Dirty little secrets – how to write a resume with more impact

by 05 Aug 2008

Q. I am an HR generalist with a global fortune 500 company. I have worked for my current employer for three years and have a total of six years experience working within HR. I have just completed my MA in Human Resource Management and would like to move into an HR managerial role. Given my experience and qualifications, I have applied for several middle management and even junior management positions, however I cannot seem to even get an interview. I think this may have something to do with how my resume is being perceived. Do you have any tips on how to make a better impact?

A. This is a really common question. Being HR recruiters we see many resumes and while it is easy to critique others we understand how devilishly difficult it is to write your own.

We struggle to write about ourselves because we lack objectivity about ourselves and as Australians we tend to be pretty modest and self-conscious when it comes to talking ourselves up (OK, except for the cricketers).

However, there are two things we must bear in mind when writing a resume. First, this is our only opportunity to make a good first impression so it needs to be a positive one. Second, this is what is going to win you an interview; this is a competitive job market, no matter how opportunity-rich it is there is always competition for great jobs with great companies.

One of the biggest pitfalls I see in resumes from candidates of all levels of seniority is that many of them do not take the opportunity to describe their current employer. It is highly relevant to know what industry you currently work in and how big and complex the business is. It is important to avoid making assumptions that everyone has heard of your Fortune 500 company – whether it be an investment bank or IT business. Furthermore, you always need to write the resume with the reader in mind. Never assume, always state employee numbers and HR team numbers. Allude to scale and complexity of the business using facts as the underpinning content and remember to say who you report to.

The second totally vital point is the use of those same types of facts when it comes to telling the reader what you have done well at and what you are good at. It is always nice to see that someone has run a project to roll out this or enhance that. The reader will see your role as part of the action – so what?

So what is the question which needs to be echoing through your mind when you are writing your resume. You have to back up your participation in something with a measurable fact. It is common to see even the most senior of people provide a list of so-called achievements and not help the reader understand the impact, AKA facts.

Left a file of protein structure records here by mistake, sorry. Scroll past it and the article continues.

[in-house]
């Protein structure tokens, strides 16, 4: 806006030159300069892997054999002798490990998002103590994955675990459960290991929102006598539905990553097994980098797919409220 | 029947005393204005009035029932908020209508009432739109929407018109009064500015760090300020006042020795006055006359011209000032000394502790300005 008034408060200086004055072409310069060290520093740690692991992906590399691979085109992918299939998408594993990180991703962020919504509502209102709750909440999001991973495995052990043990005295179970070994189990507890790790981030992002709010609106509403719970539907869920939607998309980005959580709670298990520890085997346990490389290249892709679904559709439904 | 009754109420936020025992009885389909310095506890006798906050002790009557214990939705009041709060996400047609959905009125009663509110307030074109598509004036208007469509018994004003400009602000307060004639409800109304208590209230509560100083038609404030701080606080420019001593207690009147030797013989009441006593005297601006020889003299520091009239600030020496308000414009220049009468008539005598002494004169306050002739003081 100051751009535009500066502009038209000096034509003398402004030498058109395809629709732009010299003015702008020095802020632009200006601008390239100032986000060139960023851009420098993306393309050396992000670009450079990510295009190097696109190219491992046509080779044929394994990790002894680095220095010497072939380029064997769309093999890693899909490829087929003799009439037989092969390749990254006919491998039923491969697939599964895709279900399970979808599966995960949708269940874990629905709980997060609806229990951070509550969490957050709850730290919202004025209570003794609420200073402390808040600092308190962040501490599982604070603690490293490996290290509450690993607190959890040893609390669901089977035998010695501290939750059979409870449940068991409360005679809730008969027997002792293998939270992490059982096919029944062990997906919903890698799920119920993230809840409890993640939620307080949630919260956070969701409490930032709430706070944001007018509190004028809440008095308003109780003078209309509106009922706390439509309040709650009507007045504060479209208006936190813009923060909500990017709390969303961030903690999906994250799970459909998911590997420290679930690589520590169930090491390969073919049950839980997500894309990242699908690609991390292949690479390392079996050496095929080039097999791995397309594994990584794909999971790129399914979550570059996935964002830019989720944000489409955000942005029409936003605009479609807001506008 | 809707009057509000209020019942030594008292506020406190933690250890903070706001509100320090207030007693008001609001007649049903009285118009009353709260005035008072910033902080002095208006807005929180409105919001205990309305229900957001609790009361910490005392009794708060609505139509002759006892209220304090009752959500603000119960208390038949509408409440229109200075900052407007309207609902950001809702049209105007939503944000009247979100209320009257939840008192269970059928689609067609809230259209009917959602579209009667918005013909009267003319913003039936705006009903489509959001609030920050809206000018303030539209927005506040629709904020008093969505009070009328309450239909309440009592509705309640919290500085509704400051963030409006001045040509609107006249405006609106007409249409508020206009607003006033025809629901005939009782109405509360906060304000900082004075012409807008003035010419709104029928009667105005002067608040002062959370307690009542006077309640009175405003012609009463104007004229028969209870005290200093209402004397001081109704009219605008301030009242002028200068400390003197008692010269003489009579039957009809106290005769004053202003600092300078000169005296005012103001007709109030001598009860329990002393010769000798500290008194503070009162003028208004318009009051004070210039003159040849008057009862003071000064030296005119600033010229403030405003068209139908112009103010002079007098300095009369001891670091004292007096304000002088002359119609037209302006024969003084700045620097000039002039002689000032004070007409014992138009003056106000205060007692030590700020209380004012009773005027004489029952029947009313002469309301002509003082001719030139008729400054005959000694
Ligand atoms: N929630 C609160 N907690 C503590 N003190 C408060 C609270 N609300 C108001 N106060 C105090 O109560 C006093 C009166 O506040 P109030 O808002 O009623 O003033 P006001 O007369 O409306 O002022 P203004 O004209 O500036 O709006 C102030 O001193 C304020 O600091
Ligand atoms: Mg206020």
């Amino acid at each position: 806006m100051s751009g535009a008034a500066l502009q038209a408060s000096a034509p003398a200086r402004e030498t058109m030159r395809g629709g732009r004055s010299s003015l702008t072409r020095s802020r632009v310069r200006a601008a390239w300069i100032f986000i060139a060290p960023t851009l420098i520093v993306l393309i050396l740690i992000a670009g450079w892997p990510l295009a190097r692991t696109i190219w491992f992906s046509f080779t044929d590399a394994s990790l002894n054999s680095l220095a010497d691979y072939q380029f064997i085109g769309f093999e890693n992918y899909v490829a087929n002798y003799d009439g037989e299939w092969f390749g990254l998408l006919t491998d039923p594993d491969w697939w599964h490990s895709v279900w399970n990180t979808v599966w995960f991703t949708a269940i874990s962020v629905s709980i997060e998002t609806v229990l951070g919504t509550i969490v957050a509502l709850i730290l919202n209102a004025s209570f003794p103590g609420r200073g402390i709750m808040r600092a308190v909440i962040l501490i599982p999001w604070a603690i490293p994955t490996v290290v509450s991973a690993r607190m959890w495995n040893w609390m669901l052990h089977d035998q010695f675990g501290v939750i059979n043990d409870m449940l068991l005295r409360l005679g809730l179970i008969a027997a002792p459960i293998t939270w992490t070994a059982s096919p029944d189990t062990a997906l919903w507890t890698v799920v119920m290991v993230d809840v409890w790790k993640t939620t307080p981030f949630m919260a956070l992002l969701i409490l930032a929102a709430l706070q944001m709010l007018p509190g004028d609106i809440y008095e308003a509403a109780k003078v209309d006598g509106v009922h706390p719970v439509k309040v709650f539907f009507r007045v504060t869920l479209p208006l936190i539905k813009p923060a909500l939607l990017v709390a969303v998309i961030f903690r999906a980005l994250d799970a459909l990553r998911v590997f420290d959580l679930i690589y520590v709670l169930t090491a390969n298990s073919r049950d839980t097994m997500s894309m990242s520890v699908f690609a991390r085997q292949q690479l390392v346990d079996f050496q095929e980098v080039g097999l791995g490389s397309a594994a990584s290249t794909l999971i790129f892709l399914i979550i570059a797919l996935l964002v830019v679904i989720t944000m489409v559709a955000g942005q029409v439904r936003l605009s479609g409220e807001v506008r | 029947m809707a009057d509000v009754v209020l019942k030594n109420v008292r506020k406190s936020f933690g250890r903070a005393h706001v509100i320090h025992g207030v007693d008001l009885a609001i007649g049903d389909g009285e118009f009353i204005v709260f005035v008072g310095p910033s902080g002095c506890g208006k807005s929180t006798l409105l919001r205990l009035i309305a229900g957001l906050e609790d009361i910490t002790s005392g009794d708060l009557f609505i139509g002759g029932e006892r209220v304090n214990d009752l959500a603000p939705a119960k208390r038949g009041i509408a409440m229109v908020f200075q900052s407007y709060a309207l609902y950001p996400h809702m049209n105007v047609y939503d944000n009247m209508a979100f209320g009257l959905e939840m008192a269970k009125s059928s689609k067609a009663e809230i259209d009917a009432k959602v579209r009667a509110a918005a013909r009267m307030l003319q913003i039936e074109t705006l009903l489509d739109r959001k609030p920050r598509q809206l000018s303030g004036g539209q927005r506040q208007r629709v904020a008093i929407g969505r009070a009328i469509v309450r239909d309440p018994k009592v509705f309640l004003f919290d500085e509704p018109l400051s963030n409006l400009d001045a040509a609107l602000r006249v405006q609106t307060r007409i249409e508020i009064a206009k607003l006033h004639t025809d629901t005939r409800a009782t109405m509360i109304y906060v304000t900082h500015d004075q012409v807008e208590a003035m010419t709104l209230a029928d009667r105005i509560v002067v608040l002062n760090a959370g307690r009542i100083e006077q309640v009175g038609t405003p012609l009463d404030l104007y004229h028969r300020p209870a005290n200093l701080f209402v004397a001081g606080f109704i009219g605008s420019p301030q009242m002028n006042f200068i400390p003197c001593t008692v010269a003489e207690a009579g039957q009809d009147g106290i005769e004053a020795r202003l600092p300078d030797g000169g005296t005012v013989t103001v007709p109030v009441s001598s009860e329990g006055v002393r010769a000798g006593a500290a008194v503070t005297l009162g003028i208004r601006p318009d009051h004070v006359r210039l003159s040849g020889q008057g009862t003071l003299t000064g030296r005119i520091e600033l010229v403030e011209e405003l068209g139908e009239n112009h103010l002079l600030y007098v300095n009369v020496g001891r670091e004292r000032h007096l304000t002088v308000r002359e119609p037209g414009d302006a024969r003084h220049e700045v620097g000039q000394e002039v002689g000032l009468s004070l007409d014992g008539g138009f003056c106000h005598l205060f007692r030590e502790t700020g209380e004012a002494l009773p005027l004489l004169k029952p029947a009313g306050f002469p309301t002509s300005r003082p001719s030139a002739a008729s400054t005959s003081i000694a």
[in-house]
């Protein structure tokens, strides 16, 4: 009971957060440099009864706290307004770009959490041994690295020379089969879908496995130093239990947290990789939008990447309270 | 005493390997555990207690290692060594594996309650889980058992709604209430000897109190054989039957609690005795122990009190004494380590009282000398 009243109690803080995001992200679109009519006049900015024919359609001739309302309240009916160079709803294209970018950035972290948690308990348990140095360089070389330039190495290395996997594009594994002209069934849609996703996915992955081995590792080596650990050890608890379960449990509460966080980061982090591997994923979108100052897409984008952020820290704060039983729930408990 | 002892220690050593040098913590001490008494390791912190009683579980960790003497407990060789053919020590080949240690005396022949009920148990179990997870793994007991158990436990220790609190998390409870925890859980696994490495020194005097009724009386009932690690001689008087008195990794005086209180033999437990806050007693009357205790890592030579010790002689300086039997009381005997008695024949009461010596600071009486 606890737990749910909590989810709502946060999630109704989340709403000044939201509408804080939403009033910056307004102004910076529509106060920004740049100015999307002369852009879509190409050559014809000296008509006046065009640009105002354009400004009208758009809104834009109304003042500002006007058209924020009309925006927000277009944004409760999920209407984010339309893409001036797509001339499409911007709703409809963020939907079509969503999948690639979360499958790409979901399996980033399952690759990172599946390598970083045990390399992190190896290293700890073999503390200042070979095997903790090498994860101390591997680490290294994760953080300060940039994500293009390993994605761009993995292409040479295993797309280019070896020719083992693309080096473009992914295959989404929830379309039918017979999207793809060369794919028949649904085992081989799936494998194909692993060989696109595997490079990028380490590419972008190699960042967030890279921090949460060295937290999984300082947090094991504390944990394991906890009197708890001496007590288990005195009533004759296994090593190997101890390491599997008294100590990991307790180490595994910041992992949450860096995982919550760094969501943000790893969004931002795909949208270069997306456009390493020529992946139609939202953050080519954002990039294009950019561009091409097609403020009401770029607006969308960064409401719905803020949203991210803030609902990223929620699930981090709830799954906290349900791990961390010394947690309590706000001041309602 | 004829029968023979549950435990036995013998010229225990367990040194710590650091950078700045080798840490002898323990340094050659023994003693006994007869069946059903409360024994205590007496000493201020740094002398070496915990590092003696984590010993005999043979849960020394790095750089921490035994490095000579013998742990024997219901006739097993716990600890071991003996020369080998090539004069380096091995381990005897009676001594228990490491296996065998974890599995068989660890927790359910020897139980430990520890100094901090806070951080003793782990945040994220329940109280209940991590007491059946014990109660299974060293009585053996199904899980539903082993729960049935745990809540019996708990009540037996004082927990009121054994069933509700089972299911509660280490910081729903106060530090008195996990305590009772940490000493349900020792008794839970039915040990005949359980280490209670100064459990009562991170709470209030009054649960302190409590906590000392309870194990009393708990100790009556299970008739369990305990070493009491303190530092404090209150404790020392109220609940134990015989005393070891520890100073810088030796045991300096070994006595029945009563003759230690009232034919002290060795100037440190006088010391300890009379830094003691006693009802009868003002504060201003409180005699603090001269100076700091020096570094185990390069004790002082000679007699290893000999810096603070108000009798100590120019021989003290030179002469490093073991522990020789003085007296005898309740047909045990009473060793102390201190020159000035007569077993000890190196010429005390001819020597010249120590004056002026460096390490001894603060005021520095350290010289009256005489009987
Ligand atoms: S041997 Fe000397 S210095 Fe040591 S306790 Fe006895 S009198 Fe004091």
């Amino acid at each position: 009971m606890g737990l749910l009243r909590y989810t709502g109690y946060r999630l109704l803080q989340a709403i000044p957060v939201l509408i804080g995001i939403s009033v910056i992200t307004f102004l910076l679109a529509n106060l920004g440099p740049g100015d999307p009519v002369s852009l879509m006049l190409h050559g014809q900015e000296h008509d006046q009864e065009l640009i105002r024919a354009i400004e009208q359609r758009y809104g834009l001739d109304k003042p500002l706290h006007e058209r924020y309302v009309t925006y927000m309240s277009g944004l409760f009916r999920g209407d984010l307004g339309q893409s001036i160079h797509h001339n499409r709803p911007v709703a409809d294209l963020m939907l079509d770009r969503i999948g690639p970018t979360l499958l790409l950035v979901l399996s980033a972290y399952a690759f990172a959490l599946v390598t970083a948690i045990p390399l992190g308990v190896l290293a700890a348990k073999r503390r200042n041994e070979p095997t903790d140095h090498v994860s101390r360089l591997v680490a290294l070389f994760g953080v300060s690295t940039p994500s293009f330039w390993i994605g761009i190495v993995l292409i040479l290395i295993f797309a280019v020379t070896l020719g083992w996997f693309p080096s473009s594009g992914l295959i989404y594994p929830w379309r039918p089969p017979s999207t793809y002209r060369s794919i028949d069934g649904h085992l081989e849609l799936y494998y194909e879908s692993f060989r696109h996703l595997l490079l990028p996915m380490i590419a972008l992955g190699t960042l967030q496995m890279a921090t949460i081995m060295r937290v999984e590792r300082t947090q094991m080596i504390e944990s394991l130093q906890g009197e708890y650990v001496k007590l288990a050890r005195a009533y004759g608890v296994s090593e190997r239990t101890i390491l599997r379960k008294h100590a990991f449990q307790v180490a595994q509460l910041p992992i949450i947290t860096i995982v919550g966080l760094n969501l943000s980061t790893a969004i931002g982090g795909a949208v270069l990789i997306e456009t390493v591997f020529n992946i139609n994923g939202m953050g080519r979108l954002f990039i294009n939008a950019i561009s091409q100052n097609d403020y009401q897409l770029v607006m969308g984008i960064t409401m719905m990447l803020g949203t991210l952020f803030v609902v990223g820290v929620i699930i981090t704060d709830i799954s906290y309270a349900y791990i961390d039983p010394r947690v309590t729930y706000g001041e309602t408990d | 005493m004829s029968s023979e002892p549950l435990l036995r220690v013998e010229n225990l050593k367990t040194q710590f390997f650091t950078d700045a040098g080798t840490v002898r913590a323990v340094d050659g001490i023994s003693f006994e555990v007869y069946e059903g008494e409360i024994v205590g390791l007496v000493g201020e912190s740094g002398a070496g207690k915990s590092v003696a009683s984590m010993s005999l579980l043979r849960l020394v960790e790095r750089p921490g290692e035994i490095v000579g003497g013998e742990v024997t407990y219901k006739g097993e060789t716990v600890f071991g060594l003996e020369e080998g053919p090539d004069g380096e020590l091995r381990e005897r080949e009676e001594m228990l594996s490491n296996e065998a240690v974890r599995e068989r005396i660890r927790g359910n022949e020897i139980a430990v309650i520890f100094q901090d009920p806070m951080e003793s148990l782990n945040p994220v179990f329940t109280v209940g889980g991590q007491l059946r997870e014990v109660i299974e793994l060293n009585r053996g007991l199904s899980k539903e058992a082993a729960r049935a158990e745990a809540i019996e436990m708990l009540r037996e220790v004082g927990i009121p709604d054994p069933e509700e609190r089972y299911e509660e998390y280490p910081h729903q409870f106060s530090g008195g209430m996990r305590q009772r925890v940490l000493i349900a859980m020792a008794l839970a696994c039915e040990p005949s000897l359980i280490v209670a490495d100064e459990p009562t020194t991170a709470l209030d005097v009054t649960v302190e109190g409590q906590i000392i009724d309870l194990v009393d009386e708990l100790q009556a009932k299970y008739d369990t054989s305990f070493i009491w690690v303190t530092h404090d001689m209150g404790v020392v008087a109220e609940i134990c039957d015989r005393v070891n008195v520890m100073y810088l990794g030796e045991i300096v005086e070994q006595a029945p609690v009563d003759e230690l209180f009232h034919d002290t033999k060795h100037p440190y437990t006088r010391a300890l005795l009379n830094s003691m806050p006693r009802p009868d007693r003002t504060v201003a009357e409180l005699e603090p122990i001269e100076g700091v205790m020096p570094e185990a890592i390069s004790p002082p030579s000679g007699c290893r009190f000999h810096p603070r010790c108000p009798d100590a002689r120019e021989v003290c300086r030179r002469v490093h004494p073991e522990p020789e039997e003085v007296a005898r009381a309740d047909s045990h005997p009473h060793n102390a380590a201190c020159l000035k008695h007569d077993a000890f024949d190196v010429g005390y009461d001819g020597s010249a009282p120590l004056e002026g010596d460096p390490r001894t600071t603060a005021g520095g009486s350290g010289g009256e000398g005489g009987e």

I will give you a great example which I have made up for the purpose of this article. A candidate lists one of their responsibilities and/or achievements to be: “The rolling out of a new recruitment process involving line managers and in-house recruiters”. The statement itself seems to be an achievement and possibly could be a great one – however the candidate has omitted to include any facts backing the achievement. The reader’s conclusion: Nice, but so what?

So what in this instance is that the new process which was implemented led to a drop in expenditure with recruiters. The spend in 2006-07 was $3 million, the spend in 2007-08 was $1.5 million – a saving of $1.5 million! The cost of increased infrastructure was $1 million – delivering a bottom line improvement to the business of $500,000. This is clearly a great commercial outcome.

Further, the impact this new process has had over the past 12 months has been an improvement in the time it takes to fill jobs. It used to be a 60-day average and is now a 30-day average, boosting productivity and morale/engagement. Consequently the attrition rate for 2006-07 has also fallen. The attrition rate among new starters was 25 per cent, now it is only 15 per cent. This will further drive bottom line savings to the business because there are less training costs and higher engagement scores to drive productivity and business efficiency higher. Not a bad achievement at all.

Try to look after not just the “so what” factor but also the impact your HR efforts have on the effectiveness of the business.

We are always asked to help companies find commercially savvy HR people. If you follow these tips you will be showing you are exactly that, which should ensure you a position on that shortlist.

By David Owens, managing director, HR Partners